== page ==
Speaking at the Edinburgh Digital Entertainment Festival yesterday, Rogers said while the film industry has honed its skills over 130 years, and the games industry over 40 years, VR is in a comparatively nascent state, but has already made some important steps.
“I’ve had enough of people standing in conferences and saying ‘we don’t know what we’re doing in VR’. We bloody do know what we’re doing in VR – we’ve made some amazing stuff,” said Rogers, whose agency has worked with the likes of the BBC, Red Bull and singer Bjork.
“The sad thing is, though, that every time we make a project we would do it differently if we did it again, because every single piece is a learning exercise. There’s no perfect piece of content yet. It’s an iterative process and we’ve only had three years to iterate, so it’s going to get better and better and better.”
Rogers said that the industry has to be careful at this stage, because the content being made will be formative in determining whether consumers embrace VR and invest in VR headsets.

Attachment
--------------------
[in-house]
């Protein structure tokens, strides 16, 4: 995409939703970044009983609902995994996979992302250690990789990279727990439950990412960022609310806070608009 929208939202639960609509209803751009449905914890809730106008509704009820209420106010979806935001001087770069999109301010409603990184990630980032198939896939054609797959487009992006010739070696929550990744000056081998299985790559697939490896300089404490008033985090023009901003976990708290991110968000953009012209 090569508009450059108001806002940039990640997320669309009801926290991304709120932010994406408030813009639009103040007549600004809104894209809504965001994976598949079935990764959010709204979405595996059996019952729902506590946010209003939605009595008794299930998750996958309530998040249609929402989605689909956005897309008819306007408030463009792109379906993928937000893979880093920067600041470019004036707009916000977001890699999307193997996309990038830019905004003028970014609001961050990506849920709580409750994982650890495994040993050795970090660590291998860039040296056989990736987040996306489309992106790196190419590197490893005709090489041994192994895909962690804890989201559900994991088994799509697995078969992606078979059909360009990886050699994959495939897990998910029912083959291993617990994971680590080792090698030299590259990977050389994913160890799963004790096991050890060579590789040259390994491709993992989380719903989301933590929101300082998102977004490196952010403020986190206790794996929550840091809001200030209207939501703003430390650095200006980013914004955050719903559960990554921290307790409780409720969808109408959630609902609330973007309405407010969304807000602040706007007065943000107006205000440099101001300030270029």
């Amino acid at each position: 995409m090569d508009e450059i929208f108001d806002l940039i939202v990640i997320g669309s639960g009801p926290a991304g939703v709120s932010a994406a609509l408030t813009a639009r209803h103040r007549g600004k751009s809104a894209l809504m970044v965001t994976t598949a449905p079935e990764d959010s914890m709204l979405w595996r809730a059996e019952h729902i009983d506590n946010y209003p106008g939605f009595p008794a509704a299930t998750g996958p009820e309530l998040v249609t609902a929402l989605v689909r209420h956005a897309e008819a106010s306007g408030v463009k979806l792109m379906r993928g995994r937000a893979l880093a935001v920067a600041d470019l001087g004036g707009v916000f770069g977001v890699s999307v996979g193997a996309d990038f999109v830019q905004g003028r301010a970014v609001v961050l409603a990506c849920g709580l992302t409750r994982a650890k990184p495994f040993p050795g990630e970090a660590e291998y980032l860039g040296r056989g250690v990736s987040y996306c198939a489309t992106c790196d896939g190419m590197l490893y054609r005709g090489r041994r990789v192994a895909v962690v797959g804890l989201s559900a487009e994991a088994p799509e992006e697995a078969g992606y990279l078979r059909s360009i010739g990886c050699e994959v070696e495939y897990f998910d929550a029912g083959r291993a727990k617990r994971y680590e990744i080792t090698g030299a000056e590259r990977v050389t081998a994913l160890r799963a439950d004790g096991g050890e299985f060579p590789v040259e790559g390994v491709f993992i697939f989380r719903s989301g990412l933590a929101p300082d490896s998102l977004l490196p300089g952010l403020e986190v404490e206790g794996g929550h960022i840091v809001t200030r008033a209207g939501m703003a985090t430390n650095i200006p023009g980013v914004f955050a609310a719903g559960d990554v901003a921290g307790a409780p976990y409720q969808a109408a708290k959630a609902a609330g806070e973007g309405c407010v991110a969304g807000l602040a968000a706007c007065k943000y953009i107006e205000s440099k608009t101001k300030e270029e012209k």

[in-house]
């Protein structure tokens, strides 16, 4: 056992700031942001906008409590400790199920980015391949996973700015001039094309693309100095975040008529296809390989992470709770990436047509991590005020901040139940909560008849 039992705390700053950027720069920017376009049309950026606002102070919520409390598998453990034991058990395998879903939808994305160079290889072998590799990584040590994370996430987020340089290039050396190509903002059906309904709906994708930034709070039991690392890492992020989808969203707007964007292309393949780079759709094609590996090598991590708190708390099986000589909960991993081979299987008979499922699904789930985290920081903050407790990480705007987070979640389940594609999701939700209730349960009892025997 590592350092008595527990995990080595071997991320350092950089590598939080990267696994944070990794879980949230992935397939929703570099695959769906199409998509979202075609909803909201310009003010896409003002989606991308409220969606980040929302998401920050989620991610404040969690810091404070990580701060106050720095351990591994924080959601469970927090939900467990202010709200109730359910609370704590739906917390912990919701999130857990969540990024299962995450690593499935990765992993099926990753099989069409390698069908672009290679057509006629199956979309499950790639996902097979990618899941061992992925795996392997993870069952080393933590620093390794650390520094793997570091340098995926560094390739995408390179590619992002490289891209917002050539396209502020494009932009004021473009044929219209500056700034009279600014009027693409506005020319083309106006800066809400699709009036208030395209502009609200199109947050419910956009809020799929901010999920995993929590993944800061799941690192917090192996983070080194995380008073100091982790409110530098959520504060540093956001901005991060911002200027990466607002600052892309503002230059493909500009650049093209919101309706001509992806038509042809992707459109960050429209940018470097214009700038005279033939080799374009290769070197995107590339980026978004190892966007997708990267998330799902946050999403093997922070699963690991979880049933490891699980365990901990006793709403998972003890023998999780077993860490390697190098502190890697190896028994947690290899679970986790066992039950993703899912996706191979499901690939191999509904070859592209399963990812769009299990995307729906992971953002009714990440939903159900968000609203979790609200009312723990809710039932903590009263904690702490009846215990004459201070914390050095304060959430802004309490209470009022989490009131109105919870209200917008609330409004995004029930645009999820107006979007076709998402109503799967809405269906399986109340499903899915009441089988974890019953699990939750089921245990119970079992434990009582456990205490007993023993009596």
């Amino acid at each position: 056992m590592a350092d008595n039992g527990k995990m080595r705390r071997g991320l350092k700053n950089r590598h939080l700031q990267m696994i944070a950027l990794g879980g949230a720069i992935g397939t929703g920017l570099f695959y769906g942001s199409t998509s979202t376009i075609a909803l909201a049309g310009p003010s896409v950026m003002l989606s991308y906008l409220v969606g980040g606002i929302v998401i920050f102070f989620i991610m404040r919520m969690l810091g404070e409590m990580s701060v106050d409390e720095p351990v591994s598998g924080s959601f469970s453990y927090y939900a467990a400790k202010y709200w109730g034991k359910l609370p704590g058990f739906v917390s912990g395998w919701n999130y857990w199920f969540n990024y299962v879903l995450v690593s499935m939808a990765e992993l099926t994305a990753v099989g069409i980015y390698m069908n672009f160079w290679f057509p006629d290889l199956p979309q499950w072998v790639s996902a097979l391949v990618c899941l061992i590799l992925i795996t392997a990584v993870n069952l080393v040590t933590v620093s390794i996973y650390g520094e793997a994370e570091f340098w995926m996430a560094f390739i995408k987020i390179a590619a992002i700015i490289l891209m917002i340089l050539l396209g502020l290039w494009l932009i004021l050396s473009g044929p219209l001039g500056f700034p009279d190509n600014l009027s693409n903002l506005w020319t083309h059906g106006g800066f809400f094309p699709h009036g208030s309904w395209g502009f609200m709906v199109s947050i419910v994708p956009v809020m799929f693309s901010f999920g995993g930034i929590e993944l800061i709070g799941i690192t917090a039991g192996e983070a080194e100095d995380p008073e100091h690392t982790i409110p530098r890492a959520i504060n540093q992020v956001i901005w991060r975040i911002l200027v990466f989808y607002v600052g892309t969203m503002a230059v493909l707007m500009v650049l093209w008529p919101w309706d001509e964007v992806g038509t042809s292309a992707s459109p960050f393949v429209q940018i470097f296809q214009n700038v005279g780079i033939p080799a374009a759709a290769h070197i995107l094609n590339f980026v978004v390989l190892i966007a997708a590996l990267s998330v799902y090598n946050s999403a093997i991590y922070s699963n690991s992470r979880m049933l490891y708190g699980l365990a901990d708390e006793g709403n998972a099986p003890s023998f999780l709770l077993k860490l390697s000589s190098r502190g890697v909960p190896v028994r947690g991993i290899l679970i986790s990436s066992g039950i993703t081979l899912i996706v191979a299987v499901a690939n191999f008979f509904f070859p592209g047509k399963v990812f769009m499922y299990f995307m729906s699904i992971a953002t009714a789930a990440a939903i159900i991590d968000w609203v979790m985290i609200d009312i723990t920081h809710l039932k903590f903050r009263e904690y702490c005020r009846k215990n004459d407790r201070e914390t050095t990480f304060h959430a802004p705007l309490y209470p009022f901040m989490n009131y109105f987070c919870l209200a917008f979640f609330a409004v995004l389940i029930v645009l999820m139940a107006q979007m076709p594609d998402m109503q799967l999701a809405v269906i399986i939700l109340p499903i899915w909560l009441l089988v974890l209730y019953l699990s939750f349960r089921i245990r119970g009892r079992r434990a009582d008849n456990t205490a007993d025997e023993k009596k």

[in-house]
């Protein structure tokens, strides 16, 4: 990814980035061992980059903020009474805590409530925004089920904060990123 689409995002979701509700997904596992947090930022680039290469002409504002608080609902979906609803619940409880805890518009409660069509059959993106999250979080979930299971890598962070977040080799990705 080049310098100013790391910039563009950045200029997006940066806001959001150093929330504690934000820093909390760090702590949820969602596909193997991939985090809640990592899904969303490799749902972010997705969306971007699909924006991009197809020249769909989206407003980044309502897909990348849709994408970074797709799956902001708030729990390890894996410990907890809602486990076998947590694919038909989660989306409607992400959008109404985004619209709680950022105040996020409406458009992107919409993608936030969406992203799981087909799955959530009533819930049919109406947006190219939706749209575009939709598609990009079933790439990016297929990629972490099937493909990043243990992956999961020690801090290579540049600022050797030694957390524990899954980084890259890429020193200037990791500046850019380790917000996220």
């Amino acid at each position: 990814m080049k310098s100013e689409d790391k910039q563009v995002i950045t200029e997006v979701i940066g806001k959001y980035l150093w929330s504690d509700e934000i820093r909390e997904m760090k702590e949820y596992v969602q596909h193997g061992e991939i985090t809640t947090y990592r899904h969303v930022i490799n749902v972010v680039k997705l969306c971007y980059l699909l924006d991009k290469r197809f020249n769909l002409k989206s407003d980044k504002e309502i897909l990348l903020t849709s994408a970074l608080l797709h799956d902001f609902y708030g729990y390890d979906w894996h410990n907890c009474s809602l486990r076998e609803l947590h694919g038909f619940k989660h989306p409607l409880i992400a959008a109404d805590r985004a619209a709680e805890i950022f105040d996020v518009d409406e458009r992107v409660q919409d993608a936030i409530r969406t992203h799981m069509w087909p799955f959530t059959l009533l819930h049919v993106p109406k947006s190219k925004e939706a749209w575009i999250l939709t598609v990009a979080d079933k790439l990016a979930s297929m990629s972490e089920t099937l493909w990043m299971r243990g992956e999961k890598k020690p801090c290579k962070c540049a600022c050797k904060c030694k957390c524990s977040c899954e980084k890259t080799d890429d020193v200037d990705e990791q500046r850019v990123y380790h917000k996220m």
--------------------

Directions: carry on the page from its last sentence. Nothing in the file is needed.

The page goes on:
“Bad content in any medium is still bad,” said Rogers, cautioning that VR in and of itself would not alter this, with the immersive nature of VR only likely to enhance a negative feeling towards a particular piece of content.
VR is the difference between “storytelling and story-living,” said Rogers who described the replacement, in this medium, of established cinematic language like close-ups and zooms with being transported to a particular place.
“We have 1.9 billion smartphone users in the world and all of them can enjoy 360 video. With 360 video docked with a piece of cardboard for a dollar, suddenly they can access VR. So it’s going to be a huge thing for the next few years.”
Rewind is a London-based creative agency and digital studio that has a background in post-production and specialises in VR and creative production. Among its projects is Home – A VR Spacewalk, a collaboration with BBC Science, BBC Learning and BBC Digital Storytelling that is expected to launch later this year.